Returning to campaign mode, President Bush on Monday began his fundraising drive to help Republicans regain the power they lost less than four months ago.
“My political agenda is this: more Republican governors, take back control of the House and the Senate and make sure we keep the White House in 2008,” Bush told cheering donors at a private reception for the Republican Governors Association.
The annual event raised a record $10.4 million for GOP gubernatorial candidates.
Bush said Republicans belong to “the party of ideas” and predicted voters would come back if they see results. “That’s how we got the majority, and that’s what it’s going to take to get the majority back Ã¢â‚¬â€ standing on principle,” Bush said.
Voters last November put Democrats in control of the House and Senate, weakening Bush’s ability to push through legislation. The 2006 election also saw Republican governors lose the majority of governorships they had held since 1994.
Bush, despite sagging popularity, still raised more than $193 million at about 90 events in the last election season. His final fundraising chapter as president continues Friday with an event in Kentucky for Senate Minority Leader Mitch McConnell.
In his 25-minute speech at the cavernous National Building Museum, Bush energetically defended his agenda. “I’m proud of our foreign policy,” Bush said. “And for the next two years, I will conduct it with all my soul, with all my might, because I believe it’s in the best interests of the United States of America.”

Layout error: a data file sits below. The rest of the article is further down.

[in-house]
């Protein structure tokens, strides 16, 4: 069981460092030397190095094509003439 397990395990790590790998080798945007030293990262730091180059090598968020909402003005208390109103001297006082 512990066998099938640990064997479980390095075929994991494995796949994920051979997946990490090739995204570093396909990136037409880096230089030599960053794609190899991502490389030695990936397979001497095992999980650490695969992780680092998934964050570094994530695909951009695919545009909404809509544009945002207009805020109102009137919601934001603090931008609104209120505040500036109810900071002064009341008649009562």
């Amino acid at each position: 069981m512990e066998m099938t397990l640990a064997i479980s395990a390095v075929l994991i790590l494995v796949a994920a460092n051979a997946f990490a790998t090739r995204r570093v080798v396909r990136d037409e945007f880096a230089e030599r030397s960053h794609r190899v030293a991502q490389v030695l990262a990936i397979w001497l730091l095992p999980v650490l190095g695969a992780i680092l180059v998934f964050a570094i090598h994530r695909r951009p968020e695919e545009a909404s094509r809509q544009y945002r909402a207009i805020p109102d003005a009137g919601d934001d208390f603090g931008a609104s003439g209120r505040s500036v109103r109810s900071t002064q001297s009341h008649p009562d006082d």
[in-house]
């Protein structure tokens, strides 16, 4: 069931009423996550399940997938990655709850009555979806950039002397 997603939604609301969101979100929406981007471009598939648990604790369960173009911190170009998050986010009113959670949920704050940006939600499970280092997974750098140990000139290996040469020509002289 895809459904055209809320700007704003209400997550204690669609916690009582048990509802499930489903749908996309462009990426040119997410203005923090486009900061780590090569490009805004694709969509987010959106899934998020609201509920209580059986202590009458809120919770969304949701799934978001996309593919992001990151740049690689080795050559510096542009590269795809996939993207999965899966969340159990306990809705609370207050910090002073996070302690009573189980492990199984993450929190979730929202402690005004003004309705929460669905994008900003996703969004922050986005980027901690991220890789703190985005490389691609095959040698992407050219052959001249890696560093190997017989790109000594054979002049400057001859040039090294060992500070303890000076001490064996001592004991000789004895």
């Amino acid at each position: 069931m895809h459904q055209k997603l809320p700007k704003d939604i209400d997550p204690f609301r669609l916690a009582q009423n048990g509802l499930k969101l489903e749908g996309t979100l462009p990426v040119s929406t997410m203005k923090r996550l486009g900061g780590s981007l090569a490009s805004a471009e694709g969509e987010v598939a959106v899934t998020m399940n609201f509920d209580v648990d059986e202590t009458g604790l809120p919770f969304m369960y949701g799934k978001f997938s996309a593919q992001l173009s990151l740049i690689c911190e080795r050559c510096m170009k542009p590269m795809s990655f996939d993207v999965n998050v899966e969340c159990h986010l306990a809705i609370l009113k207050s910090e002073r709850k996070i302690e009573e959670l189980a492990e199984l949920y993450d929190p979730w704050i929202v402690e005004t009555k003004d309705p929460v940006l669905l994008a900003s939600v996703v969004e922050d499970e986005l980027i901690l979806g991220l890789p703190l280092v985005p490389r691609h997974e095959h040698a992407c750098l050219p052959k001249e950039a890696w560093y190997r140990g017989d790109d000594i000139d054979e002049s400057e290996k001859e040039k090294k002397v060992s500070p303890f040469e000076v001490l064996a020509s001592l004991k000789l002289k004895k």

The president again warned Congress not to try to cut off funding for troops in Iraq or limit his military options.
The House has already passed a nonbinding measure to oppose Bush’s buildup of troops in Iraq, although Senate Republicans recently thwarted two Democratic attempts to pass such a resolution in that chamber.
“Our men and women in uniform risk their lives to carry out our plan to support this new democracy and to secure Baghdad,” Bush said. “And wherever members may stand on my decision, we have a solemn responsibility to give our troops the resources and the flexibility they need to prevail.”
Republican governors have mostly been supportive of Bush, who was once part of their ranks. But some have acknowledged concern about the war’s impact. And most have joined with Democrats to complain about potential Bush budget cuts on Medicaid, education and homeland security, as well as a reliance on the National Guard.
Copyright Ã‚Â© 2007 The Associated Press